Respinova’s Pulsehaler Device Wins FDA OK

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by Patricia Inacio PhD |

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Pulsehaler

Respinova’s non-invasive Pulsehaler, a medical device meant to ease breathing in patients with airway restrictions, such as in cystic fibrosis (CF), has been cleared for marketing in the U.S.

Pulsehaler was granted 510(k) clearance from the U.S. Food and Drug Administration (FDA) following the company’s submission of a premarket notification. This type of clearance is required when a device is marketed for the first time or when significant changes have been made to an already marketed device.

“We are excited to bring this innovative technology to respiratory patients,” Cliff Ansel, CEO of Israel-based Respinova, said in a press release.

“This FDA clearance for Pulsehaler is an important milestone for the company,” he said.

The buildup of a thick, viscous mucus — meaning a slimy, green-tinged or yellow mucus — in the lungs is one of the hallmarks of CF. Its accumulation leads to breathing problems, as the mucus cannot be properly moved and cleared by the lungs.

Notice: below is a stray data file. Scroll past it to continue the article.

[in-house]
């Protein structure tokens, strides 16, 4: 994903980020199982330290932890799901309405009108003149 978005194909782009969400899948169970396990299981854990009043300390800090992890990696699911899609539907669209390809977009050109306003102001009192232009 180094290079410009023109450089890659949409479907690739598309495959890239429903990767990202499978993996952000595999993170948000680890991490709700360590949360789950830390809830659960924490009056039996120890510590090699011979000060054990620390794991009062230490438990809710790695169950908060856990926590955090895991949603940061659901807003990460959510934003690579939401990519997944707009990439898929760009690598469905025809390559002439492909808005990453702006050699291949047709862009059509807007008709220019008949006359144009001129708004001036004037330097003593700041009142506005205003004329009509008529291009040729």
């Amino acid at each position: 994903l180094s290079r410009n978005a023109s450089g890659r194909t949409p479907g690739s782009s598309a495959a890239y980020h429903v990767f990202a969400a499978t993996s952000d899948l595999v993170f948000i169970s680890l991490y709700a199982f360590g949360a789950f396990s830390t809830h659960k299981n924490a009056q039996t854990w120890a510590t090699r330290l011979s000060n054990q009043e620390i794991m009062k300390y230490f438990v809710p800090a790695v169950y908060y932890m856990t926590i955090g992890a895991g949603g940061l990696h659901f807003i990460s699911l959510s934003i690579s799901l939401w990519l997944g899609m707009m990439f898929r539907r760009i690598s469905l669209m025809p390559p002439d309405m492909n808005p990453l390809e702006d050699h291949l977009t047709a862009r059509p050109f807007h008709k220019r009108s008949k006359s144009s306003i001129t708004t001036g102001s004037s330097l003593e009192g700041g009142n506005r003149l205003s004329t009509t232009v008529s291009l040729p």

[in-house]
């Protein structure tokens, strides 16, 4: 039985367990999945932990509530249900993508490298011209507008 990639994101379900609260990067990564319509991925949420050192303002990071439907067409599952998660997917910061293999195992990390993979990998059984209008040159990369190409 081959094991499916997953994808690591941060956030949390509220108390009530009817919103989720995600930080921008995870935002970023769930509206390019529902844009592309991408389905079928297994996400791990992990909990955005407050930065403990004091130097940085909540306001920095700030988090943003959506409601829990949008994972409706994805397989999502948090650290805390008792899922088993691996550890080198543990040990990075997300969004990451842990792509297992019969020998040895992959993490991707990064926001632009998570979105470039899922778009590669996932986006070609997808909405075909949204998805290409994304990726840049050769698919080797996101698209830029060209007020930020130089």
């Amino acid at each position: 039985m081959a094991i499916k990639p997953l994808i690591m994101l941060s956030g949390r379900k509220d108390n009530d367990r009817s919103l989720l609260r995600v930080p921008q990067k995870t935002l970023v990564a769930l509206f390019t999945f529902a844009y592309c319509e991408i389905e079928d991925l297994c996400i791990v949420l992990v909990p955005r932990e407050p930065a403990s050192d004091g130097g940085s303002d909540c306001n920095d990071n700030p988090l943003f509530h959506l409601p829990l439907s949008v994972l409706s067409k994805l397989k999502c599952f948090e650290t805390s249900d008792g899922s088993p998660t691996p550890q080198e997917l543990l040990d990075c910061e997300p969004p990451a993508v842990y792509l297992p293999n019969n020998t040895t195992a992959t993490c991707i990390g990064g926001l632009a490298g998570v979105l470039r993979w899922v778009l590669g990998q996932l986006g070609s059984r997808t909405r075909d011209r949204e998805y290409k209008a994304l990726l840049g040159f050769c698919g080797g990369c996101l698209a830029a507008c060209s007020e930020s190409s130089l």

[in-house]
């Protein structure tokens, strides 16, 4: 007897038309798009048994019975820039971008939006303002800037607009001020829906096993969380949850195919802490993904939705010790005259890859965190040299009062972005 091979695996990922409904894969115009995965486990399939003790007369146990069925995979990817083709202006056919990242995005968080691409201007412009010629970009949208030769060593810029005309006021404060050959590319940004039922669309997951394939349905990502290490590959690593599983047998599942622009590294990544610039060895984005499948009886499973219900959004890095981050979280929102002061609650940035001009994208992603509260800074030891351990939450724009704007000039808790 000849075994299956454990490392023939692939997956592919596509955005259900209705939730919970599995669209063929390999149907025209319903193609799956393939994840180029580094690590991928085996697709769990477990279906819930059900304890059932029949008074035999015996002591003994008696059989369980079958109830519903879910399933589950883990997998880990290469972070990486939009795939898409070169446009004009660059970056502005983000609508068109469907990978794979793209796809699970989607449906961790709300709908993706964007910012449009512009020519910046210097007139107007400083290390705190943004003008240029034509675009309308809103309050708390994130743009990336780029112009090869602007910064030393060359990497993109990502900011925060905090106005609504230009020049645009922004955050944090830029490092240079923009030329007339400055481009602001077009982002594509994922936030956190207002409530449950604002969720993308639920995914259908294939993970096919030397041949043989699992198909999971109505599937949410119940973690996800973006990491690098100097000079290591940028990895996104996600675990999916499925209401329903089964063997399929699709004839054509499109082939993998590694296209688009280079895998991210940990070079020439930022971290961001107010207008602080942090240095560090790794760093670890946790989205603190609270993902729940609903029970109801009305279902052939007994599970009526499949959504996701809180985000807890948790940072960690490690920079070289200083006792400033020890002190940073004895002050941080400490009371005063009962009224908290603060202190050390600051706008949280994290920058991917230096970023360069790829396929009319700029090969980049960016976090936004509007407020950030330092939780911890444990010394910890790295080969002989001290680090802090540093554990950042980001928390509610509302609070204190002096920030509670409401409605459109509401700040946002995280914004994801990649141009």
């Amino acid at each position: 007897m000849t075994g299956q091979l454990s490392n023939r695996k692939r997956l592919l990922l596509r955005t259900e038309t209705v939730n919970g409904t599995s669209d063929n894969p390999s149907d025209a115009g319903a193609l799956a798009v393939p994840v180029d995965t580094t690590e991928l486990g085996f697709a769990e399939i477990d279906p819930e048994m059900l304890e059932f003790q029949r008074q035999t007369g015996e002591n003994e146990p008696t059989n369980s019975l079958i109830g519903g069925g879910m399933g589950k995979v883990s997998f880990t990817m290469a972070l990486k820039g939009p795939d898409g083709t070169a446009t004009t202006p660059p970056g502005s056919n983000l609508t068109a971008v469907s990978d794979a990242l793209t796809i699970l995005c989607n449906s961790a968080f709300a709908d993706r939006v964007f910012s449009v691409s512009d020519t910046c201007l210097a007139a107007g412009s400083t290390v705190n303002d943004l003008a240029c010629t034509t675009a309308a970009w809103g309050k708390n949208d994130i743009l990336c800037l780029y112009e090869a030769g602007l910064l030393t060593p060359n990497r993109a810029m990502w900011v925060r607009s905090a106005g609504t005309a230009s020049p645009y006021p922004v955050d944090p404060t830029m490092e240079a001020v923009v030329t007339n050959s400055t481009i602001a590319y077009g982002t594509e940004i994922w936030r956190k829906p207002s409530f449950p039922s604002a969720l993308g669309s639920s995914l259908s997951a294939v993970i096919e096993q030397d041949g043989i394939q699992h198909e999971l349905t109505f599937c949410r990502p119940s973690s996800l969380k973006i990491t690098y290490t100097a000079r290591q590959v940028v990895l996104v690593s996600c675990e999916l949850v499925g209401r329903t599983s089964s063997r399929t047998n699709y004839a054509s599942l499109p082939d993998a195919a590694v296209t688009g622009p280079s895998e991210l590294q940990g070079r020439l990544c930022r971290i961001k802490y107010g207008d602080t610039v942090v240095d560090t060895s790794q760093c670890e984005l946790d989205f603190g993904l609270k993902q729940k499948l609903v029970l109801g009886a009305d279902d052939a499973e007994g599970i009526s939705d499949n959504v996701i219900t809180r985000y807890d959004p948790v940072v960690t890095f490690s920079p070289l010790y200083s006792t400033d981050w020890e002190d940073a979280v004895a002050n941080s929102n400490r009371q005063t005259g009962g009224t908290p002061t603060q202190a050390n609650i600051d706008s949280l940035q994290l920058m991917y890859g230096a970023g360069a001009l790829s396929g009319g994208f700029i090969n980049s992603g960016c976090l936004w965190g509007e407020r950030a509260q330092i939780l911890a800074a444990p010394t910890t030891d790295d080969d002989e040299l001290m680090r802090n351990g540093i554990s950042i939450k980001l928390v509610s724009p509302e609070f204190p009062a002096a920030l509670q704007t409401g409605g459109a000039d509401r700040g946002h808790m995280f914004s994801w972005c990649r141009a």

Strategies that increase mucus clearance, making it easier to expel through productive cough, help improve lung function and quality of life in people with CF.

Inhaled medications to improve breathing — including so-called muscarinic antagonists (blockers) or beta-adrenergic receptor agonists such as albuterol — commonly target the smooth muscle that surrounds the airways. These are commonly used in people with chronic obstructive pulmonary disease (COPD), a chronic inflammatory disease that makes breathing difficult.

However, according to Respinova, the small airways in the lungs have little or no smooth muscle in their walls, rendering this type of approach ineffective.

“Despite the available pharma treatments, patients with COPD, asthma, CF and other respiratory diseases unfortunately still suffer from poor quality of life,” said Raphael Breuer, MD, former head of the Institute of Pulmonology at Hadassah University Medical Center, in Israel.

Pulsehaler is a non-invasive device that generates unique pulses of air pressure, using Respinova’s dynamic multi-frequency pressure pulse technology.

Built with a turbine and an internal vibration disc, Pulsehaler generates pulses of air directly into the lung. Once there, the pulses of air expand rapidly, generating forces that help open the airways. This result is further achieved through positive pressure when a person breathes out.

According to the company, the pulses of air also help move the mucus along the airways, promoting its clearance, which reduces the risk of the airways closing.

“Pulsehaler brings a novel approach that will help patients with these conditions open their airways, which should improve their symptoms significantly,” Breuer said.

Marketing information for the device has not yet been released.


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